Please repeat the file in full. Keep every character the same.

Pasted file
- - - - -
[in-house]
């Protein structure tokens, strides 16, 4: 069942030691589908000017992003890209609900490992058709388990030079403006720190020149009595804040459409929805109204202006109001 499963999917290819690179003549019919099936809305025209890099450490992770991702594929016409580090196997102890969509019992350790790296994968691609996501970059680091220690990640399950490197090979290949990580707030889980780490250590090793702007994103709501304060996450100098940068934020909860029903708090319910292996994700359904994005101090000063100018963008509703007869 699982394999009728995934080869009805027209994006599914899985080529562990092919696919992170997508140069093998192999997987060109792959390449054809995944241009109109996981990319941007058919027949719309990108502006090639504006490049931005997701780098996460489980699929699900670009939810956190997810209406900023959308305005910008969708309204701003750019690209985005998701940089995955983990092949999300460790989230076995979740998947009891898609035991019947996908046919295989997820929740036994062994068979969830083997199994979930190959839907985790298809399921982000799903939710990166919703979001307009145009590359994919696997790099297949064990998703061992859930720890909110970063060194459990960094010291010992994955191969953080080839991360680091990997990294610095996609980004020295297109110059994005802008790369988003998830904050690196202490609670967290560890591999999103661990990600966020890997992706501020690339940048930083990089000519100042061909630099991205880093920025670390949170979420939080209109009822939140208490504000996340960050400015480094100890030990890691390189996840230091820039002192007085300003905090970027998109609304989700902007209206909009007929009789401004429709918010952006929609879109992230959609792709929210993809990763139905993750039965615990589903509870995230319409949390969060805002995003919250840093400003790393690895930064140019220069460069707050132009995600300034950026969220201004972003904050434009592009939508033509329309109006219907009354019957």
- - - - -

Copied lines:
[in-house]
């Protein structure tokens, strides 16, 4: 069942030691589908000017992003890209609900490992058709388990030079403006720190020149009595804040459409929805109204202006109001 499963999917290819690179003549019919099936809305025209890099450490992770991702594929016409580090196997102890969509019992350790790296994968691609996501970059680091220690990640399950490197090979290949990580707030889980780490250590090793702007994103709501304060996450100098940068934020909860029903708090319910292996994700359904994005101090000063100018963008509703007869 699982394999009728995934080869009805027209994006599914899985080529562990092919696919992170997508140069093998192999997987060109792959390449054809995944241009109109996981990319941007058919027949719309990108502006090639504006490049931005997701780098996460489980699929699900670009939810956190997810209406900023959308305005910008969708309204701003750019690209985005998701940089995955983990092949999300460790989230076995979740998947009891898609035991019947996908046919295989997820929740036994062994068979969830083997199994979930190959839907985790298809399921982000799903939710990166919703979001307009145009590359994919696997790099297949064990998703061992859930720890909110970063060194459990960094010291010992994955191969953080080839991360680091990997990294610095996609980004020295297109110059994005802008790369988003998830904050690196202490609670967290560890591999999103661990990600966020890997992706501020690339940048930083990089000519100042061909630099991205880093920025670390949170979420939080209109009822939140208490504000996340960050400015480094100890030990890691390189996840230091820039002192007085300003905090970027998109609304989700902007209206909009007929009789401004429709918010952006929609879109992230959609792709929210993809990763139905993750039965615990589903509870995230319409949390969060805002995003919250840093400003790393690895930064140019220069460069707050132009995600300034950026969220201004972003904050434009592009939508033509329309109006219907009354019957």